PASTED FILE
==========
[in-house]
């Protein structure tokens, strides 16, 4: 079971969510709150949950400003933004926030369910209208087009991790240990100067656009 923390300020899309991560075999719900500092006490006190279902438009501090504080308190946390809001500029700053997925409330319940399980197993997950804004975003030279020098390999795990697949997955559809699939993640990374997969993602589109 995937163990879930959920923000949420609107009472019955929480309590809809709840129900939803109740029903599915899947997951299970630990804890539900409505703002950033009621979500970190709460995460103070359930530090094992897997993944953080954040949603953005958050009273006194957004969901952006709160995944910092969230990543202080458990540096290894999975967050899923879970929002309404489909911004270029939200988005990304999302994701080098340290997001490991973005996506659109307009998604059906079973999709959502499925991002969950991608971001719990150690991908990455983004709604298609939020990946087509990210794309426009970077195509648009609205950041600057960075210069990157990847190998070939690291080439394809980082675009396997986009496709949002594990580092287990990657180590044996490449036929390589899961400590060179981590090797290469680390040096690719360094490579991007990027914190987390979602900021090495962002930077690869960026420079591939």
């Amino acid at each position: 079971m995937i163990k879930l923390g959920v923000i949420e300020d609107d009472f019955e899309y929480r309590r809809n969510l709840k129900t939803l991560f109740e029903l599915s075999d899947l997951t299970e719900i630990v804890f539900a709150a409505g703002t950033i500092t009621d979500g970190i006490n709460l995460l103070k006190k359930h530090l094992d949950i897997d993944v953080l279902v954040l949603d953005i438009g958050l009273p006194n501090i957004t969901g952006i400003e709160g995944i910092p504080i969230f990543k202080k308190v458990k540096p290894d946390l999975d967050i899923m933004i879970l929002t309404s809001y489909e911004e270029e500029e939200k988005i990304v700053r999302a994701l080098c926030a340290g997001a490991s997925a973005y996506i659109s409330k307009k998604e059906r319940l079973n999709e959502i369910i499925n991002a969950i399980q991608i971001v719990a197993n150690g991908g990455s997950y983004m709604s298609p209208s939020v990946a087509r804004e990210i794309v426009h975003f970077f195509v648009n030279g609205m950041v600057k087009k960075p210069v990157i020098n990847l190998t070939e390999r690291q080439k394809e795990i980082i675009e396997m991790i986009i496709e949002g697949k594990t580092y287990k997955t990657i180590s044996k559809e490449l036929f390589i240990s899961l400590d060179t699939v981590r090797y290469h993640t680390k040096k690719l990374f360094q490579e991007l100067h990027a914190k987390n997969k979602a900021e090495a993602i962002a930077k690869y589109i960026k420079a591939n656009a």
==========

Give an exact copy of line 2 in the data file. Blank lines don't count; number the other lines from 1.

């Protein structure tokens, strides 16, 4: 079971969510709150949950400003933004926030369910209208087009991790240990100067656009 923390300020899309991560075999719900500092006490006190279902438009501090504080308190946390809001500029700053997925409330319940399980197993997950804004975003030279020098390999795990697949997955559809699939993640990374997969993602589109 995937163990879930959920923000949420609107009472019955929480309590809809709840129900939803109740029903599915899947997951299970630990804890539900409505703002950033009621979500970190709460995460103070359930530090094992897997993944953080954040949603953005958050009273006194957004969901952006709160995944910092969230990543202080458990540096290894999975967050899923879970929002309404489909911004270029939200988005990304999302994701080098340290997001490991973005996506659109307009998604059906079973999709959502499925991002969950991608971001719990150690991908990455983004709604298609939020990946087509990210794309426009970077195509648009609205950041600057960075210069990157990847190998070939690291080439394809980082675009396997986009496709949002594990580092287990990657180590044996490449036929390589899961400590060179981590090797290469680390040096690719360094490579991007990027914190987390979602900021090495962002930077690869960026420079591939």